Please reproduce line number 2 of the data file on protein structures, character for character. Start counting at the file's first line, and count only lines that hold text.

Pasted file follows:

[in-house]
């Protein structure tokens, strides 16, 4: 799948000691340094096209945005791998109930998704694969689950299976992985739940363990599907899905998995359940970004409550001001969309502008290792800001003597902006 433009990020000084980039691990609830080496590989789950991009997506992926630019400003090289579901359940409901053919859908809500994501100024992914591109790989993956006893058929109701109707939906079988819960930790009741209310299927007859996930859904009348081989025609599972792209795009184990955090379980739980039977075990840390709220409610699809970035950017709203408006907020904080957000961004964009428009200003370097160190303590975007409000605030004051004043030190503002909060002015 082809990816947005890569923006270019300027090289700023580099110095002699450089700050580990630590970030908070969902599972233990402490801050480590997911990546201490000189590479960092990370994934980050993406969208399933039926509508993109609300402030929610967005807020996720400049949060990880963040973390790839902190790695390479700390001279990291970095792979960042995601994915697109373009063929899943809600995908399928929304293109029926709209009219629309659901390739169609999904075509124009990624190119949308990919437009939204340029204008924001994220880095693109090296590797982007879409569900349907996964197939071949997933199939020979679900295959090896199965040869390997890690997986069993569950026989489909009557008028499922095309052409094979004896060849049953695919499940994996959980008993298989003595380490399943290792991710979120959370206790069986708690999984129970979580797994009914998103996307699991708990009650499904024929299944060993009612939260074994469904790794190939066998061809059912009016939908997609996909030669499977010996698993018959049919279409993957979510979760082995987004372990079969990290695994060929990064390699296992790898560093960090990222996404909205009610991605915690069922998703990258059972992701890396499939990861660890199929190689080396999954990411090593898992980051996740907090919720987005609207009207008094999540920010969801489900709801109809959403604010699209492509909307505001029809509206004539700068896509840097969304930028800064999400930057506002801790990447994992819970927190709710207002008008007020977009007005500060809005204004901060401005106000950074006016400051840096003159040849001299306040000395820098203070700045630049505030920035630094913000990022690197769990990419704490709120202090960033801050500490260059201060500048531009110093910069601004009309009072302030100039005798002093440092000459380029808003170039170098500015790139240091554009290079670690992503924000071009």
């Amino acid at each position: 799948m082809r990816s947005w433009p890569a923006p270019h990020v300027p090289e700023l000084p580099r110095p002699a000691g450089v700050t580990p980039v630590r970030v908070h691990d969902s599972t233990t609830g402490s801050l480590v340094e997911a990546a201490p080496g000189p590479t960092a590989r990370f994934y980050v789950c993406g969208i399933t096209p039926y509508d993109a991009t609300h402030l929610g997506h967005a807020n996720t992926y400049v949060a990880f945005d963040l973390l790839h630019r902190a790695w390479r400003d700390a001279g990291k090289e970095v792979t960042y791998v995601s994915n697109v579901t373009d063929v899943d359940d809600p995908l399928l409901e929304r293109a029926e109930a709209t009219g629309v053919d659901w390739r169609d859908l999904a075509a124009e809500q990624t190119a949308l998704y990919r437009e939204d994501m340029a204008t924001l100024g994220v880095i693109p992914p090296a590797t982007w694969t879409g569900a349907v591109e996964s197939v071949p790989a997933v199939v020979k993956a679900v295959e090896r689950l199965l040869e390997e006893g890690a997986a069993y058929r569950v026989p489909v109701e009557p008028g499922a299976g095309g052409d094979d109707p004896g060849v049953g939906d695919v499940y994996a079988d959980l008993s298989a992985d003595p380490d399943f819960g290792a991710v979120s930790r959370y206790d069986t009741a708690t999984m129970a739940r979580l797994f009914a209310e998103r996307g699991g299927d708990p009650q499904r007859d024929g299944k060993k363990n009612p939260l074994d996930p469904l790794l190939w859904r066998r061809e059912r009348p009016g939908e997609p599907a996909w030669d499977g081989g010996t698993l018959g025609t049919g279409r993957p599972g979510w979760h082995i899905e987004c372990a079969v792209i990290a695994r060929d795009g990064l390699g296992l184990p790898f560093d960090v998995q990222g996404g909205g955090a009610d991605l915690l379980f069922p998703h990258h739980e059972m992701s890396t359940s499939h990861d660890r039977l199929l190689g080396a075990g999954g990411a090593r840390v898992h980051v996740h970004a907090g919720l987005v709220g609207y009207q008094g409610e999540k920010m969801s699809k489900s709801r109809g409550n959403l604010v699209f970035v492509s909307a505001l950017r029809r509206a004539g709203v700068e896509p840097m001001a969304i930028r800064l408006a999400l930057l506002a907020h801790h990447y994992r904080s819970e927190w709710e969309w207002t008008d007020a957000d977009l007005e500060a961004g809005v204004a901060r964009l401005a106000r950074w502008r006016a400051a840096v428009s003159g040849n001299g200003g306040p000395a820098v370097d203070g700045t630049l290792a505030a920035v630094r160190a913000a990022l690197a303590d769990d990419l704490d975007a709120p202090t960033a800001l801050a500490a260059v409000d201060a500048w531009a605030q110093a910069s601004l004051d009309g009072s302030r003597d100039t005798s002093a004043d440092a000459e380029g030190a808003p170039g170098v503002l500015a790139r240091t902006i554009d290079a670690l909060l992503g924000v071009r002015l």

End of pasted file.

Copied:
């Protein structure tokens, strides 16, 4: 799948000691340094096209945005791998109930998704694969689950299976992985739940363990599907899905998995359940970004409550001001969309502008290792800001003597902006 433009990020000084980039691990609830080496590989789950991009997506992926630019400003090289579901359940409901053919859908809500994501100024992914591109790989993956006893058929109701109707939906079988819960930790009741209310299927007859996930859904009348081989025609599972792209795009184990955090379980739980039977075990840390709220409610699809970035950017709203408006907020904080957000961004964009428009200003370097160190303590975007409000605030004051004043030190503002909060002015 082809990816947005890569923006270019300027090289700023580099110095002699450089700050580990630590970030908070969902599972233990402490801050480590997911990546201490000189590479960092990370994934980050993406969208399933039926509508993109609300402030929610967005807020996720400049949060990880963040973390790839902190790695390479700390001279990291970095792979960042995601994915697109373009063929899943809600995908399928929304293109029926709209009219629309659901390739169609999904075509124009990624190119949308990919437009939204340029204008924001994220880095693109090296590797982007879409569900349907996964197939071949997933199939020979679900295959090896199965040869390997890690997986069993569950026989489909009557008028499922095309052409094979004896060849049953695919499940994996959980008993298989003595380490399943290792991710979120959370206790069986708690999984129970979580797994009914998103996307699991708990009650499904024929299944060993009612939260074994469904790794190939066998061809059912009016939908997609996909030669499977010996698993018959049919279409993957979510979760082995987004372990079969990290695994060929990064390699296992790898560093960090990222996404909205009610991605915690069922998703990258059972992701890396499939990861660890199929190689080396999954990411090593898992980051996740907090919720987005609207009207008094999540920010969801489900709801109809959403604010699209492509909307505001029809509206004539700068896509840097969304930028800064999400930057506002801790990447994992819970927190709710207002008008007020977009007005500060809005204004901060401005106000950074006016400051840096003159040849001299306040000395820098203070700045630049505030920035630094913000990022690197769990990419704490709120202090960033801050500490260059201060500048531009110093910069601004009309009072302030100039005798002093440092000459380029808003170039170098500015790139240091554009290079670690992503924000071009």